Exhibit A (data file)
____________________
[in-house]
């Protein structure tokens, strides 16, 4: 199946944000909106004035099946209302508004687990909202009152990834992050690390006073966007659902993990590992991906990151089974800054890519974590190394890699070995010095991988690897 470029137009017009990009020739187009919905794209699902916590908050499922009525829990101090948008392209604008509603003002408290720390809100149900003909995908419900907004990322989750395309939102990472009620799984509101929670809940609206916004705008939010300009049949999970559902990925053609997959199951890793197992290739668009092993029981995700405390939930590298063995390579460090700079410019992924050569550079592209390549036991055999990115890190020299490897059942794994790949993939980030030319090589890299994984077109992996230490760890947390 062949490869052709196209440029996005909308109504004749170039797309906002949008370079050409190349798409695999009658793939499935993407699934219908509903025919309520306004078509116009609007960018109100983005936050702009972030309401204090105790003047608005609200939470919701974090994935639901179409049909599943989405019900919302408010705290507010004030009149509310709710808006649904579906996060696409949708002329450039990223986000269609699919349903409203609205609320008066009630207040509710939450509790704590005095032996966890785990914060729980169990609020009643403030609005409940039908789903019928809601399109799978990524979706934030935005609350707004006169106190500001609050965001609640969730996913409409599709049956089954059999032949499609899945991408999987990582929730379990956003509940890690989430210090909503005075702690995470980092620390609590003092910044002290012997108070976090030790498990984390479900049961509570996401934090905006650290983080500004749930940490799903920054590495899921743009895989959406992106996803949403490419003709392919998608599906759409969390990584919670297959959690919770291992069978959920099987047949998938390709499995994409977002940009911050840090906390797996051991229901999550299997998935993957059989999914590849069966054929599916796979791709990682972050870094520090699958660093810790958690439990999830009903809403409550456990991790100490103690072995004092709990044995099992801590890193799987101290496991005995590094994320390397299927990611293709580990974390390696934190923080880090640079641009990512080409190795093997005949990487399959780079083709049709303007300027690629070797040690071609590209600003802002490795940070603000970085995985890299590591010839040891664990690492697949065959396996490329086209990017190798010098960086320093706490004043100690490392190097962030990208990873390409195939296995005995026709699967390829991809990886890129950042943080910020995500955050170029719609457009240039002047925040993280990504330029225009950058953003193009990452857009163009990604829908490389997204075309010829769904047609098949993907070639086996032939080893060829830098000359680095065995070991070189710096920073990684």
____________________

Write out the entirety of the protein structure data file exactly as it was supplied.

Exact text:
[in-house]
């Protein structure tokens, strides 16, 4: 199946944000909106004035099946209302508004687990909202009152990834992050690390006073966007659902993990590992991906990151089974800054890519974590190394890699070995010095991988690897 470029137009017009990009020739187009919905794209699902916590908050499922009525829990101090948008392209604008509603003002408290720390809100149900003909995908419900907004990322989750395309939102990472009620799984509101929670809940609206916004705008939010300009049949999970559902990925053609997959199951890793197992290739668009092993029981995700405390939930590298063995390579460090700079410019992924050569550079592209390549036991055999990115890190020299490897059942794994790949993939980030030319090589890299994984077109992996230490760890947390 062949490869052709196209440029996005909308109504004749170039797309906002949008370079050409190349798409695999009658793939499935993407699934219908509903025919309520306004078509116009609007960018109100983005936050702009972030309401204090105790003047608005609200939470919701974090994935639901179409049909599943989405019900919302408010705290507010004030009149509310709710808006649904579906996060696409949708002329450039990223986000269609699919349903409203609205609320008066009630207040509710939450509790704590005095032996966890785990914060729980169990609020009643403030609005409940039908789903019928809601399109799978990524979706934030935005609350707004006169106190500001609050965001609640969730996913409409599709049956089954059999032949499609899945991408999987990582929730379990956003509940890690989430210090909503005075702690995470980092620390609590003092910044002290012997108070976090030790498990984390479900049961509570996401934090905006650290983080500004749930940490799903920054590495899921743009895989959406992106996803949403490419003709392919998608599906759409969390990584919670297959959690919770291992069978959920099987047949998938390709499995994409977002940009911050840090906390797996051991229901999550299997998935993957059989999914590849069966054929599916796979791709990682972050870094520090699958660093810790958690439990999830009903809403409550456990991790100490103690072995004092709990044995099992801590890193799987101290496991005995590094994320390397299927990611293709580990974390390696934190923080880090640079641009990512080409190795093997005949990487399959780079083709049709303007300027690629070797040690071609590209600003802002490795940070603000970085995985890299590591010839040891664990690492697949065959396996490329086209990017190798010098960086320093706490004043100690490392190097962030990208990873390409195939296995005995026709699967390829991809990886890129950042943080910020995500955050170029719609457009240039002047925040993280990504330029225009950058953003193009990452857009163009990604829908490389997204075309010829769904047609098949993907070639086996032939080893060829830098000359680095065995070991070189710096920073990684």